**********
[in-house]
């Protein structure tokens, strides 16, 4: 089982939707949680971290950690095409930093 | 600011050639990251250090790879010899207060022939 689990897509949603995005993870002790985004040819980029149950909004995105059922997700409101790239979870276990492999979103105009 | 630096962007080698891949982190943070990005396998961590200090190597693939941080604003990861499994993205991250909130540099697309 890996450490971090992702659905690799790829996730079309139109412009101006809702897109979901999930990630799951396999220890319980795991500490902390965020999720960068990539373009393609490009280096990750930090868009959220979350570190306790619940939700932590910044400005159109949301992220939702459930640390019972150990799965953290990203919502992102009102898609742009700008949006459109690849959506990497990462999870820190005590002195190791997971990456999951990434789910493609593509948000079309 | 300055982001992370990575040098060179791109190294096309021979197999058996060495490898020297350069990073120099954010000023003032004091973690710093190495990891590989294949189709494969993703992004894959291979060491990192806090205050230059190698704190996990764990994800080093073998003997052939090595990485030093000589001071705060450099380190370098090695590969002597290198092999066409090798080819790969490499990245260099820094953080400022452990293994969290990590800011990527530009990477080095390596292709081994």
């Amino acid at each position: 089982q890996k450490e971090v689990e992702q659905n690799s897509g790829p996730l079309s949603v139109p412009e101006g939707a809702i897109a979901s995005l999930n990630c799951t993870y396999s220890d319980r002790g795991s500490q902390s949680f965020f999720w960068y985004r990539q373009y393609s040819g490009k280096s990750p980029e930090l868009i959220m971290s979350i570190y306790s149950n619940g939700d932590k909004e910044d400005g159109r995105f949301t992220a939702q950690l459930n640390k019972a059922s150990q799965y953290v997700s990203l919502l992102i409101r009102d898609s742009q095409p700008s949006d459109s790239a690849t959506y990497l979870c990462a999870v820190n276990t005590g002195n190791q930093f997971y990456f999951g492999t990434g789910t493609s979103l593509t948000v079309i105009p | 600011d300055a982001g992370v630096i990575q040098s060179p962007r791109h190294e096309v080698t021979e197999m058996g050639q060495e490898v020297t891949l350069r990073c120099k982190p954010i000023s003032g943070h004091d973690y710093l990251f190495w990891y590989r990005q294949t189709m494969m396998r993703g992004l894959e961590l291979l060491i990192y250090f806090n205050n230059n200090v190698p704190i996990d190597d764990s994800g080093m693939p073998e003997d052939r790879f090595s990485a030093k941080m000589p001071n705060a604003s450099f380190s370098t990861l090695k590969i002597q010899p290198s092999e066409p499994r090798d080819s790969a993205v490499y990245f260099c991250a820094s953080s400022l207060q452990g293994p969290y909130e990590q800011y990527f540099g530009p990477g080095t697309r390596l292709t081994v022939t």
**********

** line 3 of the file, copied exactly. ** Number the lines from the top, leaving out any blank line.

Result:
């Amino acid at each position: 089982q890996k450490e971090v689990e992702q659905n690799s897509g790829p996730l079309s949603v139109p412009e101006g939707a809702i897109a979901s995005l999930n990630c799951t993870y396999s220890d319980r002790g795991s500490q902390s949680f965020f999720w960068y985004r990539q373009y393609s040819g490009k280096s990750p980029e930090l868009i959220m971290s979350i570190y306790s149950n619940g939700d932590k909004e910044d400005g159109r995105f949301t992220a939702q950690l459930n640390k019972a059922s150990q799965y953290v997700s990203l919502l992102i409101r009102d898609s742009q095409p700008s949006d459109s790239a690849t959506y990497l979870c990462a999870v820190n276990t005590g002195n190791q930093f997971y990456f999951g492999t990434g789910t493609s979103l593509t948000v079309i105009p | 600011d300055a982001g992370v630096i990575q040098s060179p962007r791109h190294e096309v080698t021979e197999m058996g050639q060495e490898v020297t891949l350069r990073c120099k982190p954010i000023s003032g943070h004091d973690y710093l990251f190495w990891y590989r990005q294949t189709m494969m396998r993703g992004l894959e961590l291979l060491i990192y250090f806090n205050n230059n200090v190698p704190i996990d190597d764990s994800g080093m693939p073998e003997d052939r790879f090595s990485a030093k941080m000589p001071n705060a604003s450099f380190s370098t990861l090695k590969i002597q010899p290198s092999e066409p499994r090798d080819s790969a993205v490499y990245f260099c991250a820094s953080s400022l207060q452990g293994p969290y909130e990590q800011y990527f540099g530009p990477g080095t697309r390596l292709t081994v022939t």